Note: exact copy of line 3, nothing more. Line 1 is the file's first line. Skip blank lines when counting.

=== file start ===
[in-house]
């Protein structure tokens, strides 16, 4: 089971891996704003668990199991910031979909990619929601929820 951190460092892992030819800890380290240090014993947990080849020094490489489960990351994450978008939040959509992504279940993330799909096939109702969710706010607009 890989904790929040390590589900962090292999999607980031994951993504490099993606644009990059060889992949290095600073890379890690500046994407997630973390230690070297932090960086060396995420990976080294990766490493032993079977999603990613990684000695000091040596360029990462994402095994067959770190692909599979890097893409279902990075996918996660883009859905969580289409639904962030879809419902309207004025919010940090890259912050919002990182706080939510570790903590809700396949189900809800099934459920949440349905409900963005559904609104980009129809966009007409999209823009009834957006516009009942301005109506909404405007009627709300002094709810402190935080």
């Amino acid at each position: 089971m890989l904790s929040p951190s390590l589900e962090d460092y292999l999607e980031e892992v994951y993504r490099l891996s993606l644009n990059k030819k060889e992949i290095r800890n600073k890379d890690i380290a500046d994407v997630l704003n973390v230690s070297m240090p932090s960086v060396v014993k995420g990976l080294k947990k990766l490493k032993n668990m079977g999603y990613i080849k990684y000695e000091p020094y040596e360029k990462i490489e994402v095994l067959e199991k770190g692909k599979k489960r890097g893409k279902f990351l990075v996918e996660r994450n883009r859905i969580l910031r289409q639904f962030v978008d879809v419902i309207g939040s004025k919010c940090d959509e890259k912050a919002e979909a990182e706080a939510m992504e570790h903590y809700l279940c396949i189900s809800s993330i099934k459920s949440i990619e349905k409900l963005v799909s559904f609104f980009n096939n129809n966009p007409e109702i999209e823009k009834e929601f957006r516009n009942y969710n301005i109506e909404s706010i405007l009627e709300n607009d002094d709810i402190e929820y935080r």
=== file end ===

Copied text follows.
């Amino acid at each position: 089971m890989l904790s929040p951190s390590l589900e962090d460092y292999l999607e980031e892992v994951y993504r490099l891996s993606l644009n990059k030819k060889e992949i290095r800890n600073k890379d890690i380290a500046d994407v997630l704003n973390v230690s070297m240090p932090s960086v060396v014993k995420g990976l080294k947990k990766l490493k032993n668990m079977g999603y990613i080849k990684y000695e000091p020094y040596e360029k990462i490489e994402v095994l067959e199991k770190g692909k599979k489960r890097g893409k279902f990351l990075v996918e996660r994450n883009r859905i969580l910031r289409q639904f962030v978008d879809v419902i309207g939040s004025k919010c940090d959509e890259k912050a919002e979909a990182e706080a939510m992504e570790h903590y809700l279940c396949i189900s809800s993330i099934k459920s949440i990619e349905k409900l963005v799909s559904f609104f980009n096939n129809n966009p007409e109702i999209e823009k009834e929601f957006r516009n009942y969710n301005i109506e909404s706010i405007l009627e709300n607009d002094d709810i402190e929820y935080r």